It should raise questions when an enormous, complicated realm of life takes on the characteristics of a stock drama. In the current school-reform story, there is a reliable villain, in the form of the teachers’ unions, and a familiar set of heroes, including Geoffrey Canada, of Harlem Children’s Zone; Wendy Kopp, of Teach for America, the Knowledge Is Power Program; and Michelle Rhee, the superintendent of schools in Washington, D.C. And there is a clear answer to the problem—charter schools. The details of this story are accurate, but they are fitted together too neatly and are made to imply too much. For example, although most of the specific charter schools one encounters in this narrative are very good, the data do not show that charter schools in general are better than district schools. There are also many school-reform efforts besides charter schools: the one with the best sustained record of producing better-educated children in difficult circumstances, in hundreds of schools over many years, is a rigorously field-tested curriculum called Success for All, but because it’s not part of the story line it goes almost completely unmentioned. Similarly, on the issue of tenure, the clear implication of most school-reform writing these days—that abolishing teacher tenure would increase students’ learning—is an unproved assumption.
Yet for a system that—according to Taylor, especially—is deeply in crisis, American higher education is not doing badly. The lines of people wanting to get into institutions that the authors say are just waiting to cheat them by overcharging and under teaching grow ever longer and more international, and the people waiting in those lines don’t seem deterred by price increases, even in a terrible recession.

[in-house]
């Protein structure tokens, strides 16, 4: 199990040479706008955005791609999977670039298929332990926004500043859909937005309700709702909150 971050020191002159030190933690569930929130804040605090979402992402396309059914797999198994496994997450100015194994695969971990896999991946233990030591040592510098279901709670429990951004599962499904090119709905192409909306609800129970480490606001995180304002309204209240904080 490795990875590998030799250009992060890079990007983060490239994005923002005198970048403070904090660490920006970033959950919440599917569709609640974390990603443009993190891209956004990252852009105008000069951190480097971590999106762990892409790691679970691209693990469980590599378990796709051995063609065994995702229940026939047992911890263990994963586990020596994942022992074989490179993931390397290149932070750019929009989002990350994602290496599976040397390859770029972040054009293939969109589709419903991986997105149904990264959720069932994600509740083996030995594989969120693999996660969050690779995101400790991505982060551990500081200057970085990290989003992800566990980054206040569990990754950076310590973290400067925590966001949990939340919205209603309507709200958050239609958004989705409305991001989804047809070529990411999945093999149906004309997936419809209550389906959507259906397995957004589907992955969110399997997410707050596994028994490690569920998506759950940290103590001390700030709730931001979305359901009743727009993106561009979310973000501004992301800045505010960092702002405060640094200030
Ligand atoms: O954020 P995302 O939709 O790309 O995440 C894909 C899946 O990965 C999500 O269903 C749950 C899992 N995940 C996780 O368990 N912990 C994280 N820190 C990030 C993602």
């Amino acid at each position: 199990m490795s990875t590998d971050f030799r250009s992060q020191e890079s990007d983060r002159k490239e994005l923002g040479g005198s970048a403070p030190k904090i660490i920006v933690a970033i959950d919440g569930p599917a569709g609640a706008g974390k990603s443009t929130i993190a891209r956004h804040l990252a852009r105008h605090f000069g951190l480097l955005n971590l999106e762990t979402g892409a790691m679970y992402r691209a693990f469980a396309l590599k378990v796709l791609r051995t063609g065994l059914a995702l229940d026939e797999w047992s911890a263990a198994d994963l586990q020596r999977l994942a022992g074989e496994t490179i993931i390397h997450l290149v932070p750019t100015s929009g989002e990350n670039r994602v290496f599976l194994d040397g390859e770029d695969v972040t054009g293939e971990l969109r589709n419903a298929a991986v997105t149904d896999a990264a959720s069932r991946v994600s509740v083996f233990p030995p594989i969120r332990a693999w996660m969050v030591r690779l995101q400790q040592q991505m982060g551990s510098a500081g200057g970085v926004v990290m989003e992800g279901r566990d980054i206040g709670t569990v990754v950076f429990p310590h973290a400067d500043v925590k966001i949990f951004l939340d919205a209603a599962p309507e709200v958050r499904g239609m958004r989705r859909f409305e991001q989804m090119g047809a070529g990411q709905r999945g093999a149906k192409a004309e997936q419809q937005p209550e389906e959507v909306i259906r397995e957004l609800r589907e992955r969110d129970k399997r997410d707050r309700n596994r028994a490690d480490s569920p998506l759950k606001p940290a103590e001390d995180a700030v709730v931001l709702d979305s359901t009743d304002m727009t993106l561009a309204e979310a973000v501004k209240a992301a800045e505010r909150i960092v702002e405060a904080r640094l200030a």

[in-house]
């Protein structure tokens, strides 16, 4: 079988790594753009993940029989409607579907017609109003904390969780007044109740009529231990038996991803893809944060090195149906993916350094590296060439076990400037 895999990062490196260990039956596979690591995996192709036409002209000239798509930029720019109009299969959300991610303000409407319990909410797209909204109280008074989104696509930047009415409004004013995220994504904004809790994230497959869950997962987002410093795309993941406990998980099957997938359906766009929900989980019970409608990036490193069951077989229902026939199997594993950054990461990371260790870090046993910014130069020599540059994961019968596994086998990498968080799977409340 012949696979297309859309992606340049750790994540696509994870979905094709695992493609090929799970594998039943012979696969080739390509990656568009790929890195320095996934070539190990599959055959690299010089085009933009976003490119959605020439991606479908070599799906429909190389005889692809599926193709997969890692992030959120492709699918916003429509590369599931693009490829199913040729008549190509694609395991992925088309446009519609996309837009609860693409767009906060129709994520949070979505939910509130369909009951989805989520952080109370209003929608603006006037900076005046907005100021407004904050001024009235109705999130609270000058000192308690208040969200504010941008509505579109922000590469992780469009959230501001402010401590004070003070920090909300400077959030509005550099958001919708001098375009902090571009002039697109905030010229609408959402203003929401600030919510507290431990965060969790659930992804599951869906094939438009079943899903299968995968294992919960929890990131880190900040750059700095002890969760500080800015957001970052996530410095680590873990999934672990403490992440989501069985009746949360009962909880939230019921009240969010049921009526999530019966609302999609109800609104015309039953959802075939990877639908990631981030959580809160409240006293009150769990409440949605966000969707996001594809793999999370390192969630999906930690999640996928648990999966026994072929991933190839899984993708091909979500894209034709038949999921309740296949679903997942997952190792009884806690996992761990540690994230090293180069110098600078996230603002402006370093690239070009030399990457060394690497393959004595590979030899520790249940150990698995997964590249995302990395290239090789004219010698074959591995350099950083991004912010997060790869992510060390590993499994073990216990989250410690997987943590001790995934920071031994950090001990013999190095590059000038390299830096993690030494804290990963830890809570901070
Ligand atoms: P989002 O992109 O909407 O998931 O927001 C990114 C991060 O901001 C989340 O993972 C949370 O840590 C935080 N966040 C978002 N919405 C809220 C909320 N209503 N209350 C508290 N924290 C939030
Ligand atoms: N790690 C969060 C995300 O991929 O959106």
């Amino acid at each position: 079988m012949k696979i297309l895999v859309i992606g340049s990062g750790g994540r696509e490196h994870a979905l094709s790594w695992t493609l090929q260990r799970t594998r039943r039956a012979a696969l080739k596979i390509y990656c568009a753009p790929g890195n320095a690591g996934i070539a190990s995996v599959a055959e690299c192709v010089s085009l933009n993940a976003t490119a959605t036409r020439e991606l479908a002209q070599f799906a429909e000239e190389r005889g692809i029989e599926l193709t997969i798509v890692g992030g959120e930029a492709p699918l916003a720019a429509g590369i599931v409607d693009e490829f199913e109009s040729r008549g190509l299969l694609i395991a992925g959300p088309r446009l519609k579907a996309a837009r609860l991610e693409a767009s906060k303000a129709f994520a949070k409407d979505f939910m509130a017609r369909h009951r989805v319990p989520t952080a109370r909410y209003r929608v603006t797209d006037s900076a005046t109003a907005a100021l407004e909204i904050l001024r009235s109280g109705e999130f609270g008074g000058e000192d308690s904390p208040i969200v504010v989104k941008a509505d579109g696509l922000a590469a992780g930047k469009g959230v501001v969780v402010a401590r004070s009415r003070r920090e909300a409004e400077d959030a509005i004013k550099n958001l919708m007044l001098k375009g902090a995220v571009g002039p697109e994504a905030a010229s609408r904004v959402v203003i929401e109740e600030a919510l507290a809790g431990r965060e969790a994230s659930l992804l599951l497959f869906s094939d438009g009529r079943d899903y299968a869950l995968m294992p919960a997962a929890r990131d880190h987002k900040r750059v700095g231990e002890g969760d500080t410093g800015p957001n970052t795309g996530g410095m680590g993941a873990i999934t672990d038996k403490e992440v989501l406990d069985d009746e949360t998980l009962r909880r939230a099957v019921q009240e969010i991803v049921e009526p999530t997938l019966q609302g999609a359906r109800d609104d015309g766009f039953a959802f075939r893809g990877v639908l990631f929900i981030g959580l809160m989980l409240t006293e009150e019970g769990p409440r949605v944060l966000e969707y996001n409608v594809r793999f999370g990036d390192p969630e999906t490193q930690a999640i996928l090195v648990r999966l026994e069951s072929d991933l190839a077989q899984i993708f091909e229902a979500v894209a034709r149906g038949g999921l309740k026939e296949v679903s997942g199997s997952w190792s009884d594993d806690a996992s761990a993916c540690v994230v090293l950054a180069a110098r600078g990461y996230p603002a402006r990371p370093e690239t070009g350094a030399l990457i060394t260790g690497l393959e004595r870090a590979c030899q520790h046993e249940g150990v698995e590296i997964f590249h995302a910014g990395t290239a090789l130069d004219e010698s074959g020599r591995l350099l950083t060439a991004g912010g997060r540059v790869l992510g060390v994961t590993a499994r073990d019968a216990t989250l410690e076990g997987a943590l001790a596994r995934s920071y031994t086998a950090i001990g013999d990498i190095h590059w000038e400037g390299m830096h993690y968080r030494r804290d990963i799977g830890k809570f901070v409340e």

There have been attempts in the past to make the system more rational and less redundant, and to shrink the portion of it that undertakes scholarly research, but they have not met with much success, and not just because of bureaucratic resistance by the interested parties. Large-scale, decentralized democratic societies are not very adept at generating neat, rational solutions to messy situations. The story line on education, at this ill-tempered moment in American life, expresses what might be called the Noah’s Ark view of life: a vast territory looks so impossibly corrupted that it must be washed away, so that we can begin its activities anew, on finer, higher, firmer principles. One should treat any perception that something so large is so completely awry with suspicion, and consider that it might not be true—especially before acting on it.
We have a lot of recent experience with breaking apart large, old, unlovely systems in the confidence of gaining great benefits at low cost. We deregulated the banking system. We tried to remake Iraq. In education, we would do well to appreciate what our country has built, and to try to fix what is undeniably wrong without declaring the entire system to be broken. We have a moral obligation to be precise about what the problems in American education are—like subpar schools for poor and minority children—and to resist heroic ideas about what would solve them, if those ideas don’t demonstrably do that.